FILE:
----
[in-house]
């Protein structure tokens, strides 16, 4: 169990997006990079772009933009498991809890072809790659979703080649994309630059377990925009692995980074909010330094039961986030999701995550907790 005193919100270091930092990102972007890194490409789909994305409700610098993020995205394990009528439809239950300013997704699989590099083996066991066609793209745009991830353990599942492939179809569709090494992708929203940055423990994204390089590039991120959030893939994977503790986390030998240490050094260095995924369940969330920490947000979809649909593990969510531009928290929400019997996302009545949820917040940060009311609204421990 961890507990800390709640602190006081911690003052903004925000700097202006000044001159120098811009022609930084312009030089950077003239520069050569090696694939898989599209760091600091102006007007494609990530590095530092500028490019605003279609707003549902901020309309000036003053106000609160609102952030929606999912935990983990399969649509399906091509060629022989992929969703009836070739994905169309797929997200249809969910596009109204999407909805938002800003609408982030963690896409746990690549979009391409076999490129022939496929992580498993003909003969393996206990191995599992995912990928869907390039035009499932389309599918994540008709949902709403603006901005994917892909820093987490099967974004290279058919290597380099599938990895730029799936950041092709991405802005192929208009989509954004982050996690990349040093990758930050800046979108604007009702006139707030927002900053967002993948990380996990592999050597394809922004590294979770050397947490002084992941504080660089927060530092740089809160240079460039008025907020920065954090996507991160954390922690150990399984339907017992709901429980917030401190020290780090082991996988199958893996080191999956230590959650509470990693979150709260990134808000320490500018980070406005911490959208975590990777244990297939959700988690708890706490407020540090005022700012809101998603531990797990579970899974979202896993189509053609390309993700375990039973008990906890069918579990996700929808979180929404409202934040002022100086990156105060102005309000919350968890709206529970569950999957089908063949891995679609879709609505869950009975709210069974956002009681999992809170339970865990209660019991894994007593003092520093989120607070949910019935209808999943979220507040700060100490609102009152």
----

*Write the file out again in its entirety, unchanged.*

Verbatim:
[in-house]
């Protein structure tokens, strides 16, 4: 169990997006990079772009933009498991809890072809790659979703080649994309630059377990925009692995980074909010330094039961986030999701995550907790 005193919100270091930092990102972007890194490409789909994305409700610098993020995205394990009528439809239950300013997704699989590099083996066991066609793209745009991830353990599942492939179809569709090494992708929203940055423990994204390089590039991120959030893939994977503790986390030998240490050094260095995924369940969330920490947000979809649909593990969510531009928290929400019997996302009545949820917040940060009311609204421990 961890507990800390709640602190006081911690003052903004925000700097202006000044001159120098811009022609930084312009030089950077003239520069050569090696694939898989599209760091600091102006007007494609990530590095530092500028490019605003279609707003549902901020309309000036003053106000609160609102952030929606999912935990983990399969649509399906091509060629022989992929969703009836070739994905169309797929997200249809969910596009109204999407909805938002800003609408982030963690896409746990690549979009391409076999490129022939496929992580498993003909003969393996206990191995599992995912990928869907390039035009499932389309599918994540008709949902709403603006901005994917892909820093987490099967974004290279058919290597380099599938990895730029799936950041092709991405802005192929208009989509954004982050996690990349040093990758930050800046979108604007009702006139707030927002900053967002993948990380996990592999050597394809922004590294979770050397947490002084992941504080660089927060530092740089809160240079460039008025907020920065954090996507991160954390922690150990399984339907017992709901429980917030401190020290780090082991996988199958893996080191999956230590959650509470990693979150709260990134808000320490500018980070406005911490959208975590990777244990297939959700988690708890706490407020540090005022700012809101998603531990797990579970899974979202896993189509053609390309993700375990039973008990906890069918579990996700929808979180929404409202934040002022100086990156105060102005309000919350968890709206529970569950999957089908063949891995679609879709609505869950009975709210069974956002009681999992809170339970865990209660019991894994007593003092520093989120607070949910019935209808999943979220507040700060100490609102009152």